ESR, STESR, DFT, and MD Study of the Dynamical Structure of Cucurbituril-Spin Probe Guest-Host Complexes.
ABSTRACT: We study the molecular dynamics and structures of the guest-host complexes of cucurbituril, CB, with spin probes through the conventional electron spin resonance (ESR), saturation transfer ESR (STESR), density functional theory (DFT), and molecular dynamics (MD) computations. Protonated TEMPOamine (I), a derivative of TEMPO having a positive charge and an octyl group on the quaternary nitrogen atom (II), and the neutral spin-labeled indole (III) are used as guests. To eliminate the overall complex rotation, the solutions of complexes in a solid CB matrix were prepared. Resultantly, for all of the spin probes, the combined study of the conventional ESR and STESR spectra indicates the librational character of the rotational motion within the CB cavity as opposed to the diffusional rotation over the whole solid angle. The kinetic accessibilities of the reporter NO groups to the paramagnetic complexes in aqueous solutions, determined by Heisenberg exchange broadening of the ESR spectra, together with the environment polarities from the hyperfine interaction values, as well as DFT computation results and MD simulations, were used to estimate the spin probe location relative to CB. Utilizing the concept of the aqueous clusters surrounding the spin probes and CB molecules and MD simulations has allowed the application of DFT to estimate the aqueous environment effects on the complexation energy and spatial structure of the guest-host complexes.
Project description:Two supramolecular complexes of trans-1?CB and trans-2?CB were successfully achieved by the controlled selective complexation process of cucurbituril (CB) with hetero-guest pair containing azobenzene and bispyridinium moieties in aqueous solution, exhibiting the reversibly light-driven movements of CB upon the photocontrollable isomerization of azophenyl axle components. Significantly, the obtained bistable supramolecular complexes and their corresponding pseudorotaxanes could act as a promising concentrator and cleavage agent to regulate the binding behaviors with DNA molecules.
Project description:Cucurbituril (CB) was found in vitro to sequester the neurotoxins MPTP (N-methyl-4-phenyl-1,2,3,6-tetrahydropyridine) and MPP(+) (N-methyl-4-phenylpyridine). The CB/neurotoxin host-guest complexes were studied in detail with (1)H NMR, electrospray ionization mass spectrometry, UV-visible spectroscopic titration, and molecular modeling by density functional theory. The results supported the macrocyclic encapsulation of MPTP and MPP(+), respectively, by CB in aqueous solutions with relatively strong affinities and 1:1 host-guest binding stoichiometries in both cases. More importantly, the progression of MPTP/MPP(+) induced neurodegeneration (often referred to as a Parkinson's disease model) was observed to be strongly inhibited in vivo by the synthetic CB receptor, as shown in zebrafish models. These results show that a supramolecular approach could lead to a new preventive and/or therapeutic strategy for counteracting the deleterious effects of some neurotoxins leading to neurodegeneration.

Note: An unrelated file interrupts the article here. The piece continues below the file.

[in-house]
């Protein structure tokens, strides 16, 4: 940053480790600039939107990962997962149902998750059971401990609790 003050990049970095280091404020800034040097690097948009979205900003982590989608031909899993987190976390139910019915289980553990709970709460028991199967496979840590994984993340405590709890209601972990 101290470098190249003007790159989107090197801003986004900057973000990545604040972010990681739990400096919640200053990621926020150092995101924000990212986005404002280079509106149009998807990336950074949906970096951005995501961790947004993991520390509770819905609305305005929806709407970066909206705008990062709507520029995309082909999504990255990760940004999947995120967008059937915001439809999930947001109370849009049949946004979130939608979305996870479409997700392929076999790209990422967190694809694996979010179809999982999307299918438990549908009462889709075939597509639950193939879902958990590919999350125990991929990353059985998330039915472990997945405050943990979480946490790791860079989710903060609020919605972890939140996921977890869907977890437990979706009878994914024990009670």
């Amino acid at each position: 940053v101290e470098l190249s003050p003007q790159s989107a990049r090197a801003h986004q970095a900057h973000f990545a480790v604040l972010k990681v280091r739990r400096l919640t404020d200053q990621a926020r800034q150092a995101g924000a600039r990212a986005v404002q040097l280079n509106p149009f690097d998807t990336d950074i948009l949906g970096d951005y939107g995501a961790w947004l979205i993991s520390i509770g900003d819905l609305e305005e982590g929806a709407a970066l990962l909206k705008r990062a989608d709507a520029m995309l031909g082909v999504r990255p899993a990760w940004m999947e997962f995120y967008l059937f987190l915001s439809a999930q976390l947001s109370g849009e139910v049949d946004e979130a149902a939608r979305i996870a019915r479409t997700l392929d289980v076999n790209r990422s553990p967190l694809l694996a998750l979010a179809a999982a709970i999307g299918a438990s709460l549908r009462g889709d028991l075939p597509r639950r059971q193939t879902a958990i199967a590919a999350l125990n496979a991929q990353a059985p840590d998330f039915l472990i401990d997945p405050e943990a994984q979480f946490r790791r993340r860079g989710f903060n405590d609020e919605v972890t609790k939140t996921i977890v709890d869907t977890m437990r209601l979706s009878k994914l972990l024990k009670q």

Project description:In this work, iminyl ?-radical formation in several one-electron-oxidized cytosine analogs, including 1-MeC, cidofovir, 2'-deoxycytidine (dCyd), and 2'-deoxycytidine 5'-monophosphate (5'-dCMP), were investigated in homogeneous, aqueous (D2O or H2O) glassy solutions at low temperatures by employing electron spin resonance (ESR) spectroscopy. Upon employing density functional theory (DFT) (DFT/B3LYP/6-31G* method), the calculated hyperfine coupling constant (HFCC) values of iminyl ?-radical agree quite well with the experimentally observed ones, thus confirming its assignment. ESR and DFT studies show that the cytosine iminyl ?-radical is a tautomer of the deprotonated cytosine ?-cation radical [cytosine ?-aminyl radical, C(N4-H)(•)]. Employing 1-MeC samples at various pHs ranging from ca. 8 to 11, ESR studies show that the tautomeric equilibrium between C(N4-H)(•) and the iminyl ?-radical at low temperature is too slow to be established without added base. ESR and DFT studies agree that, in the iminyl ?-radical, the unpaired spin is localized on the exocyclic nitrogen (N4) in an in-plane pure p-orbital. This gives rise to an anisotropic nitrogen hyperfine coupling (Azz = 40 G) from N4 and a near isotropic ?-nitrogen coupling of 9.7 G from the cytosine ring nitrogen at N3. Iminyl ?-radical should exist in its N3-protonated form, as the N3-protonated iminyl ?-radical is stabilized in solution by over 30 kcal/mol (?G = -32 kcal/mol) over its conjugate base, the N3-deprotonated form. This is the first observation of an isotropic ?-hyperfine ring nitrogen coupling in an N-centered DNA radical. Our theoretical calculations predict that the cytosine iminyl ?-radical can be formed in double-stranded DNA by a radiation-induced ionization-deprotonation process that is only 10 kcal/mol above the lowest energy path.